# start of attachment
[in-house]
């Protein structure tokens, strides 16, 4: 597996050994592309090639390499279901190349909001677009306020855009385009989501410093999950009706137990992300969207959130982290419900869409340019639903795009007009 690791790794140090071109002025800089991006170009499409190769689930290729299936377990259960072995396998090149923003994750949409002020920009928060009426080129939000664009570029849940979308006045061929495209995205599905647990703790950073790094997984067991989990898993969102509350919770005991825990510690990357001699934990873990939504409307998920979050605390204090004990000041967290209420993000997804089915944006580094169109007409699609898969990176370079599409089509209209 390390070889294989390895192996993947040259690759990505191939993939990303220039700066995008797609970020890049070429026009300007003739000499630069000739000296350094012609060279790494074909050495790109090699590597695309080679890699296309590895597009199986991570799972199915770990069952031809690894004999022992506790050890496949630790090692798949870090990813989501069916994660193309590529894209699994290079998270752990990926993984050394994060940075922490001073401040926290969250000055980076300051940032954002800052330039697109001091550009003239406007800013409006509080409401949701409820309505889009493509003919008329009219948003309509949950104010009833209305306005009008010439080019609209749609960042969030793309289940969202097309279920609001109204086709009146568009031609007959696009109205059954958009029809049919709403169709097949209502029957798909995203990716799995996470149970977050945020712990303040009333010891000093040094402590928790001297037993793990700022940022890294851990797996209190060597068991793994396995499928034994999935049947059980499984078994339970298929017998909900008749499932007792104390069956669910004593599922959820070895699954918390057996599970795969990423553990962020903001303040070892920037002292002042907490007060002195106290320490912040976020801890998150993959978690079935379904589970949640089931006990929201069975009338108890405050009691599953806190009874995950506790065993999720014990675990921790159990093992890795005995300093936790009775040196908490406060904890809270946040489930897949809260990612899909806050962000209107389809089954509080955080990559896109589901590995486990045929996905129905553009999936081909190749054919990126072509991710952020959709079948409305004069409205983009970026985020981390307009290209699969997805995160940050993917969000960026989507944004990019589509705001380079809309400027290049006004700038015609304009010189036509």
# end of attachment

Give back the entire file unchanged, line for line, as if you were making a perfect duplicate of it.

[in-house]
């Protein structure tokens, strides 16, 4: 597996050994592309090639390499279901190349909001677009306020855009385009989501410093999950009706137990992300969207959130982290419900869409340019639903795009007009 690791790794140090071109002025800089991006170009499409190769689930290729299936377990259960072995396998090149923003994750949409002020920009928060009426080129939000664009570029849940979308006045061929495209995205599905647990703790950073790094997984067991989990898993969102509350919770005991825990510690990357001699934990873990939504409307998920979050605390204090004990000041967290209420993000997804089915944006580094169109007409699609898969990176370079599409089509209209 390390070889294989390895192996993947040259690759990505191939993939990303220039700066995008797609970020890049070429026009300007003739000499630069000739000296350094012609060279790494074909050495790109090699590597695309080679890699296309590895597009199986991570799972199915770990069952031809690894004999022992506790050890496949630790090692798949870090990813989501069916994660193309590529894209699994290079998270752990990926993984050394994060940075922490001073401040926290969250000055980076300051940032954002800052330039697109001091550009003239406007800013409006509080409401949701409820309505889009493509003919008329009219948003309509949950104010009833209305306005009008010439080019609209749609960042969030793309289940969202097309279920609001109204086709009146568009031609007959696009109205059954958009029809049919709403169709097949209502029957798909995203990716799995996470149970977050945020712990303040009333010891000093040094402590928790001297037993793990700022940022890294851990797996209190060597068991793994396995499928034994999935049947059980499984078994339970298929017998909900008749499932007792104390069956669910004593599922959820070895699954918390057996599970795969990423553990962020903001303040070892920037002292002042907490007060002195106290320490912040976020801890998150993959978690079935379904589970949640089931006990929201069975009338108890405050009691599953806190009874995950506790065993999720014990675990921790159990093992890795005995300093936790009775040196908490406060904890809270946040489930897949809260990612899909806050962000209107389809089954509080955080990559896109589901590995486990045929996905129905553009999936081909190749054919990126072509991710952020959709079948409305004069409205983009970026985020981390307009290209699969997805995160940050993917969000960026989507944004990019589509705001380079809309400027290049006004700038015609304009010189036509």